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Pure fulminate is white, but the commercial material is often grayish in color. The color is improved if a small amount of cupric chloride is added to the nitric acid solution of mercury before it is poured into the alcohol in the balloon, but the resulting white fulminate is actually less pure than the unbleached material.

Preparation of Merevry Fulminate. Five grams of mercury is added to 35 cc. of nitric acid (specific gravity 1.42) in a 100-cc. Erlenmeycr

Preparation of Merevry Fulminate. Five grams of mercury is added to 35 cc. of nitric acid (specific gravity 1.42) in a 100-cc. Erlenmeycr

Figure 93. Fulminate Manufacture. (Courtesy Atlas Powder Company.) At left, flasks in which mercury is dissolved in nitric acid. At right, balloons in which the reaction with alcohol occurs.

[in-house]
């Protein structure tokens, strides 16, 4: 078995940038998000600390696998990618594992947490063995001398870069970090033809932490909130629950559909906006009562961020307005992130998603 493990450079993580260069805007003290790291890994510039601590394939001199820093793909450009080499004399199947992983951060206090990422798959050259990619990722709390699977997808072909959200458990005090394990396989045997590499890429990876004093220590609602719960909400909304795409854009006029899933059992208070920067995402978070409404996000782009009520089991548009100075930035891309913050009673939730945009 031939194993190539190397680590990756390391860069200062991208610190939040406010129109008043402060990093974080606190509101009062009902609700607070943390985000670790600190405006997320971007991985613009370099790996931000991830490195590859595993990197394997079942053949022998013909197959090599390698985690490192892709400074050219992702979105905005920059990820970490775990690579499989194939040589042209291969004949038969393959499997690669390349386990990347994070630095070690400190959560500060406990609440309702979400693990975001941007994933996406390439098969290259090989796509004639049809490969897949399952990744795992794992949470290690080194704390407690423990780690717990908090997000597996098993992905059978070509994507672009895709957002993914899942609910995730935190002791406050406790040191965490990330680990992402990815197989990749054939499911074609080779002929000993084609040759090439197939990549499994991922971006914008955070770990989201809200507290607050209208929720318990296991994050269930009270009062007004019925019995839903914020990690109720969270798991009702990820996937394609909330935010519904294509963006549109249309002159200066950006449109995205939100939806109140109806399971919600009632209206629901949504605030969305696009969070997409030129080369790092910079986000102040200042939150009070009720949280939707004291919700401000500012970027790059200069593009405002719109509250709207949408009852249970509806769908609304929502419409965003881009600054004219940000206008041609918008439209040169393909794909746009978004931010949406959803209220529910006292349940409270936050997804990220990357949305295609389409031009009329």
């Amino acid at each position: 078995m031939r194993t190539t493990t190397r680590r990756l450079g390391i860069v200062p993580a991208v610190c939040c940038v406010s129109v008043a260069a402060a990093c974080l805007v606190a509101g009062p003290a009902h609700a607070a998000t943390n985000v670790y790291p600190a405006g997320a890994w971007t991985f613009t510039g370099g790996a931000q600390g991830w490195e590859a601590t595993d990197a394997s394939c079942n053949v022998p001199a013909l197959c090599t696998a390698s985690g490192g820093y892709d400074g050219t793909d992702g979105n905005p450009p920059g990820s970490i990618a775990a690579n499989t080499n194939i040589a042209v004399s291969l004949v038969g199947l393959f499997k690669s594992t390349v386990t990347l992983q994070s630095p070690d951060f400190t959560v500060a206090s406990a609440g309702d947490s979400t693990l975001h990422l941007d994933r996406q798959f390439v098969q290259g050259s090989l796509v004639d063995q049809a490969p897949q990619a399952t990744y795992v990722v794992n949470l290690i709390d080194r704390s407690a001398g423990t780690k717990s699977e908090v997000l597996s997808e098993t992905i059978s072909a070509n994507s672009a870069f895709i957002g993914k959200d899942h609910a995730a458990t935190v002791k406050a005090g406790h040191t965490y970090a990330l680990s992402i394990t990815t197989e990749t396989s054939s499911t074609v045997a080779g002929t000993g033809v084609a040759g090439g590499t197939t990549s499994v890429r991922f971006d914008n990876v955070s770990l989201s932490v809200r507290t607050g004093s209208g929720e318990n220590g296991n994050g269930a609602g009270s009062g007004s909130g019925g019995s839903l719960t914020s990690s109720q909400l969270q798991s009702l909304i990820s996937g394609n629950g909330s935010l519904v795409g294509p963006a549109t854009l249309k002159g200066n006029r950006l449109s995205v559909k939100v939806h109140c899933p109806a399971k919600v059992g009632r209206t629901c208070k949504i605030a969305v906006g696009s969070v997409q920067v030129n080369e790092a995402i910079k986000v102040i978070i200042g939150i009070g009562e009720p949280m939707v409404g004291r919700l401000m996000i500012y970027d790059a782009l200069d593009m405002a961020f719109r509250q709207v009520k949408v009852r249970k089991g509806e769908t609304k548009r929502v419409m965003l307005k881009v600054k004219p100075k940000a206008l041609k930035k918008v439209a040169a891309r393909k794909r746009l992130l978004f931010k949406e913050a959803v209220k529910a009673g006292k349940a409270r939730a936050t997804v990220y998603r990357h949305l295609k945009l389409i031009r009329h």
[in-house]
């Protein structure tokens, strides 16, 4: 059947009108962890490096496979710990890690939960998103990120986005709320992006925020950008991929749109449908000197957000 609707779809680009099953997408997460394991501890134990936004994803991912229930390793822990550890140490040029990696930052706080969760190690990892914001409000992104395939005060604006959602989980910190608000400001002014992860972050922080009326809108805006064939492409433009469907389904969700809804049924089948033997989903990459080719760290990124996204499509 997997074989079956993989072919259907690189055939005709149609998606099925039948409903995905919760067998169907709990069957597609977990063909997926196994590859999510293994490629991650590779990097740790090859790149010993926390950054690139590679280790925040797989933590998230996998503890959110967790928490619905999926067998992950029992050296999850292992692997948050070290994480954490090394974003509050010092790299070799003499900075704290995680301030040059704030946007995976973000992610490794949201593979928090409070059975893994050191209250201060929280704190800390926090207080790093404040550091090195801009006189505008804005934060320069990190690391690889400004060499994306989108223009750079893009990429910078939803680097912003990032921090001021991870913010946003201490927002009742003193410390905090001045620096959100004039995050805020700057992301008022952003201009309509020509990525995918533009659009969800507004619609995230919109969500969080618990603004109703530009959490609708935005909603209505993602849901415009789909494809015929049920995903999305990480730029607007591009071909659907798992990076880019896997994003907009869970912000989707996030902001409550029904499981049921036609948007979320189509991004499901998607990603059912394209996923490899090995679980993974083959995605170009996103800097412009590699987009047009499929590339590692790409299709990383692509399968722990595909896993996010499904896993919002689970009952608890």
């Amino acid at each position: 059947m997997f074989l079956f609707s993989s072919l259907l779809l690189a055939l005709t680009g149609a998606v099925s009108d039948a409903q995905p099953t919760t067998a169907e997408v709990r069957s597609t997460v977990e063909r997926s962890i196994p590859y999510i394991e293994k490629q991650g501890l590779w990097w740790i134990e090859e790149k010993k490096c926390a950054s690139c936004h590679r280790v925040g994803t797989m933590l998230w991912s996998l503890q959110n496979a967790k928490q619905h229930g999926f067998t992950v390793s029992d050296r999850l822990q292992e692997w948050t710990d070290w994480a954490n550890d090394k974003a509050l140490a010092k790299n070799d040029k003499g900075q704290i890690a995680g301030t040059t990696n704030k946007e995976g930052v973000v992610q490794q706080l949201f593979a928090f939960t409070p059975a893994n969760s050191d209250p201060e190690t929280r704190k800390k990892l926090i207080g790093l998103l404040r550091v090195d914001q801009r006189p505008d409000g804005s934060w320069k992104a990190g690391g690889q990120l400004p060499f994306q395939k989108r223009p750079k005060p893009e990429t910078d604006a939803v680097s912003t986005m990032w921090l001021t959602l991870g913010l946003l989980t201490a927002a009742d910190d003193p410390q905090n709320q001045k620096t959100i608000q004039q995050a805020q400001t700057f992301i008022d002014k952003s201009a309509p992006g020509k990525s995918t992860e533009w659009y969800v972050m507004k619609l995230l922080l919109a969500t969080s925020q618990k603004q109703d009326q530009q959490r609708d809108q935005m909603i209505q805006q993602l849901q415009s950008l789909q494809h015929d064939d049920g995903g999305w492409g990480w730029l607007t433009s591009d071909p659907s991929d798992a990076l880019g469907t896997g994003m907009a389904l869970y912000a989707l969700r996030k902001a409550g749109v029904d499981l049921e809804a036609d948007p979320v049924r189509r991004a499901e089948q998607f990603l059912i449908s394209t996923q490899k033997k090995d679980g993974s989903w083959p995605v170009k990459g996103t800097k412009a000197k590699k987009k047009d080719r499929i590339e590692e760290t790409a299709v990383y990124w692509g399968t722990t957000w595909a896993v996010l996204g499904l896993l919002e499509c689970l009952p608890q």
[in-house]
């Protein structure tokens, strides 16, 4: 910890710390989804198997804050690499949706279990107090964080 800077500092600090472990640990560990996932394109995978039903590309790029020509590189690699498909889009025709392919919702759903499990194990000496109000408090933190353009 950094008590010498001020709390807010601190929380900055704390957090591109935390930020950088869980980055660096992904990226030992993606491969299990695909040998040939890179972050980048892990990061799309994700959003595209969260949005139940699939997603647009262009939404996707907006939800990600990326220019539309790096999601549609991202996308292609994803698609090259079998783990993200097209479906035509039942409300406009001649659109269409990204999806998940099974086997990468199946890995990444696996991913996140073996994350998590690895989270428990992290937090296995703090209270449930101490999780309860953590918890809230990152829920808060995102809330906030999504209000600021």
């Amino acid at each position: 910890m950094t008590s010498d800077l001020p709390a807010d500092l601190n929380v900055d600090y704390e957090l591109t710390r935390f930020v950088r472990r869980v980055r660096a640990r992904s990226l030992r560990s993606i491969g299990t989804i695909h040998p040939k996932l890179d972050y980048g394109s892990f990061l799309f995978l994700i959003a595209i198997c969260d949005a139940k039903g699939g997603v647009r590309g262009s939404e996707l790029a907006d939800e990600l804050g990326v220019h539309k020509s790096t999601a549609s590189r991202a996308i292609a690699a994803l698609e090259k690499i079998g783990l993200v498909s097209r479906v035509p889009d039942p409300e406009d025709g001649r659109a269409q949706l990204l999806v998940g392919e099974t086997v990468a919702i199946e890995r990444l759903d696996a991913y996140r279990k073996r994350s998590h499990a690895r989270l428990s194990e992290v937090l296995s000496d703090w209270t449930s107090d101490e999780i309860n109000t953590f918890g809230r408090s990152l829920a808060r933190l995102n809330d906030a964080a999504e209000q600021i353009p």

llask, and the mixture is allowed to stand without shaking until the mercury has gone into solution. The acid liquid is then poured into 50 cc. of 00Çc alcohol in a 500-ec. leaker in the hood. The temperature of the mixture rises, a vigorous reaction commences, white fumes come off, and crystals of fulminate soon begin to precipitate. Red fumes appear and the précipitation of the fulminate becomes more rapid, then white fumes again as the reaction moderates. After about 20 minutes the reaction is over; water is added, and the crystals are washed with water repeatedly by décantation until the washings are no longer acid to litmus. The product consists of grayish-yellow crystals, and corresponds to a good grade of commercial fulminate. It may be obtained white and entirely pure by dissolving in strong ammonia

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